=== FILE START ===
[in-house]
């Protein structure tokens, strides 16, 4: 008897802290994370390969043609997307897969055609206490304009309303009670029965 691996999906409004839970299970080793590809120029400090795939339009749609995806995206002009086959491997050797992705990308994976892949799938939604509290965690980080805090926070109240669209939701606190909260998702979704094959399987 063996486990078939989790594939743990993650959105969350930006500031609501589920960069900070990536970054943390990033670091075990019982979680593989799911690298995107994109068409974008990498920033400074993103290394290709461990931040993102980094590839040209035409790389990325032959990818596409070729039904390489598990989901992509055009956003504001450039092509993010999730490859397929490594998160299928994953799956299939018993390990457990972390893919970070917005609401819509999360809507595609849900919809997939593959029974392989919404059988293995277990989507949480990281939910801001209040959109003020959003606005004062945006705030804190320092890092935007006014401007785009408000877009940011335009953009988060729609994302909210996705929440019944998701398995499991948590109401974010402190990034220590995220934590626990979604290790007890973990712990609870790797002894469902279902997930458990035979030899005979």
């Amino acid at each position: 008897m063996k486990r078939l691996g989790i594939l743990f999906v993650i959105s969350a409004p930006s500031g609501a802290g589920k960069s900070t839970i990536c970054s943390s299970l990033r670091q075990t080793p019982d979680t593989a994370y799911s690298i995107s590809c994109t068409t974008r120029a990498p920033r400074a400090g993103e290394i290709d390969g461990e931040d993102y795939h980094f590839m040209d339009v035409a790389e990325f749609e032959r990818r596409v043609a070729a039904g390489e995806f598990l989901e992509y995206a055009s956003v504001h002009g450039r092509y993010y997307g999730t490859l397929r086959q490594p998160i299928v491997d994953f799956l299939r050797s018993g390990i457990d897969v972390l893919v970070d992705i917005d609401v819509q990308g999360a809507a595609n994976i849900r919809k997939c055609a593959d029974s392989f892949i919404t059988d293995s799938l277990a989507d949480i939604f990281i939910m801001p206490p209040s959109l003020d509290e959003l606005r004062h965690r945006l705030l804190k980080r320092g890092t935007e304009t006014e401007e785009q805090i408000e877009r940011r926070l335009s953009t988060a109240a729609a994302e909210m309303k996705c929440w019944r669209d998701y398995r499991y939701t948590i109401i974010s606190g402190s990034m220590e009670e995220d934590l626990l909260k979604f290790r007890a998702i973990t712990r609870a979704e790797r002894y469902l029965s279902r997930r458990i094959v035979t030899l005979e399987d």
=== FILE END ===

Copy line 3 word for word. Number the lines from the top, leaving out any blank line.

């Amino acid at each position: 008897m063996k486990r078939l691996g989790i594939l743990f999906v993650i959105s969350a409004p930006s500031g609501a802290g589920k960069s900070t839970i990536c970054s943390s299970l990033r670091q075990t080793p019982d979680t593989a994370y799911s690298i995107s590809c994109t068409t974008r120029a990498p920033r400074a400090g993103e290394i290709d390969g461990e931040d993102y795939h980094f590839m040209d339009v035409a790389e990325f749609e032959r990818r596409v043609a070729a039904g390489e995806f598990l989901e992509y995206a055009s956003v504001h002009g450039r092509y993010y997307g999730t490859l397929r086959q490594p998160i299928v491997d994953f799956l299939r050797s018993g390990i457990d897969v972390l893919v970070d992705i917005d609401v819509q990308g999360a809507a595609n994976i849900r919809k997939c055609a593959d029974s392989f892949i919404t059988d293995s799938l277990a989507d949480i939604f990281i939910m801001p206490p209040s959109l003020d509290e959003l606005r004062h965690r945006l705030l804190k980080r320092g890092t935007e304009t006014e401007e785009q805090i408000e877009r940011r926070l335009s953009t988060a109240a729609a994302e909210m309303k996705c929440w019944r669209d998701y398995r499991y939701t948590i109401i974010s606190g402190s990034m220590e009670e995220d934590l626990l909260k979604f290790r007890a998702i973990t712990r609870a979704e790797r002894y469902l029965s279902r997930r458990i094959v035979t030899l005979e399987d």